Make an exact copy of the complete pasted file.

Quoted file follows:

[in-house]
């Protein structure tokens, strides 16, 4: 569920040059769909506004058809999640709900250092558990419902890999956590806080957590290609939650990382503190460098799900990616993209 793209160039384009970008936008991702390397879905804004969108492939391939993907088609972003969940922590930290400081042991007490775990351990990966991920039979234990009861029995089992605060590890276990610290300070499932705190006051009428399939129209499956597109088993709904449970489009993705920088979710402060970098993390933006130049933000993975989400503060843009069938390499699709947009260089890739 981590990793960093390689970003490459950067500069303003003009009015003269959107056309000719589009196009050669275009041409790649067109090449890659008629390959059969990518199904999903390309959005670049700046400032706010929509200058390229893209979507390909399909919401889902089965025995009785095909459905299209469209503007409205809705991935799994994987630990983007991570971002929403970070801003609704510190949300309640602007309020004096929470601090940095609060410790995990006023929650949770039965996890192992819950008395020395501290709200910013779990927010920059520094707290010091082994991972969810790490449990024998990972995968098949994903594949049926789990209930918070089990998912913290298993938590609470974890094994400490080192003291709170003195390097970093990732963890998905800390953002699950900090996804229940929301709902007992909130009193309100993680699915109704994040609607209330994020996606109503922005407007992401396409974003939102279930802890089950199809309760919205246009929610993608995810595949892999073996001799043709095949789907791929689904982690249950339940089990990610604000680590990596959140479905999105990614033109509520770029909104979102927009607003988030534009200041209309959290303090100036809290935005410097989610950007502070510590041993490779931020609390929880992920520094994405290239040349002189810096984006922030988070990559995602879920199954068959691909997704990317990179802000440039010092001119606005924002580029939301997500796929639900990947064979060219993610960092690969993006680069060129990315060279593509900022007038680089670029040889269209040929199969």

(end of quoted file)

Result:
[in-house]
């Protein structure tokens, strides 16, 4: 569920040059769909506004058809999640709900250092558990419902890999956590806080957590290609939650990382503190460098799900990616993209 793209160039384009970008936008991702390397879905804004969108492939391939993907088609972003969940922590930290400081042991007490775990351990990966991920039979234990009861029995089992605060590890276990610290300070499932705190006051009428399939129209499956597109088993709904449970489009993705920088979710402060970098993390933006130049933000993975989400503060843009069938390499699709947009260089890739 981590990793960093390689970003490459950067500069303003003009009015003269959107056309000719589009196009050669275009041409790649067109090449890659008629390959059969990518199904999903390309959005670049700046400032706010929509200058390229893209979507390909399909919401889902089965025995009785095909459905299209469209503007409205809705991935799994994987630990983007991570971002929403970070801003609704510190949300309640602007309020004096929470601090940095609060410790995990006023929650949770039965996890192992819950008395020395501290709200910013779990927010920059520094707290010091082994991972969810790490449990024998990972995968098949994903594949049926789990209930918070089990998912913290298993938590609470974890094994400490080192003291709170003195390097970093990732963890998905800390953002699950900090996804229940929301709902007992909130009193309100993680699915109704994040609607209330994020996606109503922005407007992401396409974003939102279930802890089950199809309760919205246009929610993608995810595949892999073996001799043709095949789907791929689904982690249950339940089990990610604000680590990596959140479905999105990614033109509520770029909104979102927009607003988030534009200041209309959290303090100036809290935005410097989610950007502070510590041993490779931020609390929880992920520094994405290239040349002189810096984006922030988070990559995602879920199954068959691909997704990317990179802000440039010092001119606005924002580029939301997500796929639900990947064979060219993610960092690969993006680069060129990315060279593509900022007038680089670029040889269209040929199969």